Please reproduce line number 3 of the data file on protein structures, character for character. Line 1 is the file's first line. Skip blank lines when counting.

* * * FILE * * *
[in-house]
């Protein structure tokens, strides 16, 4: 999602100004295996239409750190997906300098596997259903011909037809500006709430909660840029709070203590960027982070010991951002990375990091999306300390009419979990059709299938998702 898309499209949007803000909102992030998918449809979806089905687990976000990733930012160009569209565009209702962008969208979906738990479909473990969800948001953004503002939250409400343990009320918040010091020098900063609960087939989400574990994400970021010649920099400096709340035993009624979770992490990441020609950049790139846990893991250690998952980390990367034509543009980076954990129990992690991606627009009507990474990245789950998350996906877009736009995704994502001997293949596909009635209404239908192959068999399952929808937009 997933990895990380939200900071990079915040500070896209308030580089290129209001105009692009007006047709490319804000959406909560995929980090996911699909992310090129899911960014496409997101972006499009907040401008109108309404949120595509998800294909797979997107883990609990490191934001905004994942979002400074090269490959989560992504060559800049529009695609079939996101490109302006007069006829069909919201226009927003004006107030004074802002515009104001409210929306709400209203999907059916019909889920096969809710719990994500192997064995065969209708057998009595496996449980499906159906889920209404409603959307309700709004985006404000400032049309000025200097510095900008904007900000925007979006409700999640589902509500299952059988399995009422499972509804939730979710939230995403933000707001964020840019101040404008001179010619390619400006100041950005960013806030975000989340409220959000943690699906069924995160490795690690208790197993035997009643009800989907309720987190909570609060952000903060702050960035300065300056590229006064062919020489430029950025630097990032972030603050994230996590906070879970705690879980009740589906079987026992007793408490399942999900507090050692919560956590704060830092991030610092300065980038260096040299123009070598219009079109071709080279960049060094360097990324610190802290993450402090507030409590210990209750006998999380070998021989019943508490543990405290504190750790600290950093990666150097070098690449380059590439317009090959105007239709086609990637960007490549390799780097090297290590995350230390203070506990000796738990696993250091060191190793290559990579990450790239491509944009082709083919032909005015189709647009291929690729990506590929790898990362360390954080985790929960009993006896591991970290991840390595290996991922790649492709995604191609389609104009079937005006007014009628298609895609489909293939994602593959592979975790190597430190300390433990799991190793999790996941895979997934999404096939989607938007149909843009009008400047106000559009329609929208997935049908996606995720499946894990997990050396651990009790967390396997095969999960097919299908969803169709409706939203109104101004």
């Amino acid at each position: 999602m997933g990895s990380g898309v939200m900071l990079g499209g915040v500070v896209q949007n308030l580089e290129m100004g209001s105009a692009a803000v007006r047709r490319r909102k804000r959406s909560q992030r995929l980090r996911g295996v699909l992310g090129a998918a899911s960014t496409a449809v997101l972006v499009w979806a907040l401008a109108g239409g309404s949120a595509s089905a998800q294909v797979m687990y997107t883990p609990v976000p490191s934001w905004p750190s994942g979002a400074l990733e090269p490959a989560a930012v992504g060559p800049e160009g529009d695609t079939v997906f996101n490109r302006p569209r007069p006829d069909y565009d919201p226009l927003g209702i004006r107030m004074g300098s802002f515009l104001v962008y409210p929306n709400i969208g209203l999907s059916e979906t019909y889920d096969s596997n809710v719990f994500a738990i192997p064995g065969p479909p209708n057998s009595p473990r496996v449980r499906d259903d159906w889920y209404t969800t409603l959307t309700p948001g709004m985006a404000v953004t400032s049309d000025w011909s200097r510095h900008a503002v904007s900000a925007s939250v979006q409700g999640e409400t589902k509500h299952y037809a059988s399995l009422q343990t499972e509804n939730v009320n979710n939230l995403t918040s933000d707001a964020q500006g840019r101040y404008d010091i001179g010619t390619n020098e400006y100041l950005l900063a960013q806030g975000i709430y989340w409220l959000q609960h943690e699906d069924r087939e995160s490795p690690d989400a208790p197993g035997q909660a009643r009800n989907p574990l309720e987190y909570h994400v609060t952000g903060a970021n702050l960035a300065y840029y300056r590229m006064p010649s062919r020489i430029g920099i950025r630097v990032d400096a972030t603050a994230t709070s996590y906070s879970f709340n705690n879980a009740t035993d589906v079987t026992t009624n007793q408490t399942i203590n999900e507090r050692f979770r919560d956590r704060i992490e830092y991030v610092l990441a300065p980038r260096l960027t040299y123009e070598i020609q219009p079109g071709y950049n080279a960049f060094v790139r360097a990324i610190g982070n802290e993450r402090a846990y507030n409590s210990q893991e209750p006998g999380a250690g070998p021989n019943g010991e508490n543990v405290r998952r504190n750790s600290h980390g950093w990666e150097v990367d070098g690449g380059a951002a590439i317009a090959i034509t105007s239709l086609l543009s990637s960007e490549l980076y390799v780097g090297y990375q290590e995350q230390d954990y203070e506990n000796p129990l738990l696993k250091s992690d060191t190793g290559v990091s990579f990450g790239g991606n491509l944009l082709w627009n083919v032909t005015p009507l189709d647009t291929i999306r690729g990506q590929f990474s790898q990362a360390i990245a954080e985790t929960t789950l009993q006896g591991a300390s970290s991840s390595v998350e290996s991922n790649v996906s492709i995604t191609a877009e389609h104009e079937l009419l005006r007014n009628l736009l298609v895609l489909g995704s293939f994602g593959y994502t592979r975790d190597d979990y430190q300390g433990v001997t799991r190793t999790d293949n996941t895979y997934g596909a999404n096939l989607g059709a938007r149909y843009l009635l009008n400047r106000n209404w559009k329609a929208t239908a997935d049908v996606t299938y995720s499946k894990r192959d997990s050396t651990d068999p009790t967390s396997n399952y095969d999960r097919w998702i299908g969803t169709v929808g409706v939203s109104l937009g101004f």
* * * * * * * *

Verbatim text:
């Amino acid at each position: 999602m997933g990895s990380g898309v939200m900071l990079g499209g915040v500070v896209q949007n308030l580089e290129m100004g209001s105009a692009a803000v007006r047709r490319r909102k804000r959406s909560q992030r995929l980090r996911g295996v699909l992310g090129a998918a899911s960014t496409a449809v997101l972006v499009w979806a907040l401008a109108g239409g309404s949120a595509s089905a998800q294909v797979m687990y997107t883990p609990v976000p490191s934001w905004p750190s994942g979002a400074l990733e090269p490959a989560a930012v992504g060559p800049e160009g529009d695609t079939v997906f996101n490109r302006p569209r007069p006829d069909y565009d919201p226009l927003g209702i004006r107030m004074g300098s802002f515009l104001v962008y409210p929306n709400i969208g209203l999907s059916e979906t019909y889920d096969s596997n809710v719990f994500a738990i192997p064995g065969p479909p209708n057998s009595p473990r496996v449980r499906d259903d159906w889920y209404t969800t409603l959307t309700p948001g709004m985006a404000v953004t400032s049309d000025w011909s200097r510095h900008a503002v904007s900000a925007s939250v979006q409700g999640e409400t589902k509500h299952y037809a059988s399995l009422q343990t499972e509804n939730v009320n979710n939230l995403t918040s933000d707001a964020q500006g840019r101040y404008d010091i001179g010619t390619n020098e400006y100041l950005l900063a960013q806030g975000i709430y989340w409220l959000q609960h943690e699906d069924r087939e995160s490795p690690d989400a208790p197993g035997q909660a009643r009800n989907p574990l309720e987190y909570h994400v609060t952000g903060a970021n702050l960035a300065y840029y300056r590229m006064p010649s062919r020489i430029g920099i950025r630097v990032d400096a972030t603050a994230t709070s996590y906070s879970f709340n705690n879980a009740t035993d589906v079987t026992t009624n007793q408490t399942i203590n999900e507090r050692f979770r919560d956590r704060i992490e830092y991030v610092l990441a300065p980038r260096l960027t040299y123009e070598i020609q219009p079109g071709y950049n080279a960049f060094v790139r360097a990324i610190g982070n802290e993450r402090a846990y507030n409590s210990q893991e209750p006998g999380a250690g070998p021989n019943g010991e508490n543990v405290r998952r504190n750790s600290h980390g950093w990666e150097v990367d070098g690449g380059a951002a590439i317009a090959i034509t105007s239709l086609l543009s990637s960007e490549l980076y390799v780097g090297y990375q290590e995350q230390d954990y203070e506990n000796p129990l738990l696993k250091s992690d060191t190793g290559v990091s990579f990450g790239g991606n491509l944009l082709w627009n083919v032909t005015p009507l189709d647009t291929i999306r690729g990506q590929f990474s790898q990362a360390i990245a954080e985790t929960t789950l009993q006896g591991a300390s970290s991840s390595v998350e290996s991922n790649v996906s492709i995604t191609a877009e389609h104009e079937l009419l005006r007014n009628l736009l298609v895609l489909g995704s293939f994602g593959y994502t592979r975790d190597d979990y430190q300390g433990v001997t799991r190793t999790d293949n996941t895979y997934g596909a999404n096939l989607g059709a938007r149909y843009l009635l009008n400047r106000n209404w559009k329609a929208t239908a997935d049908v996606t299938y995720s499946k894990r192959d997990s050396t651990d068999p009790t967390s396997n399952y095969d999960r097919w998702i299908g969803t169709v929808g409706v939203s109104l937009g101004f």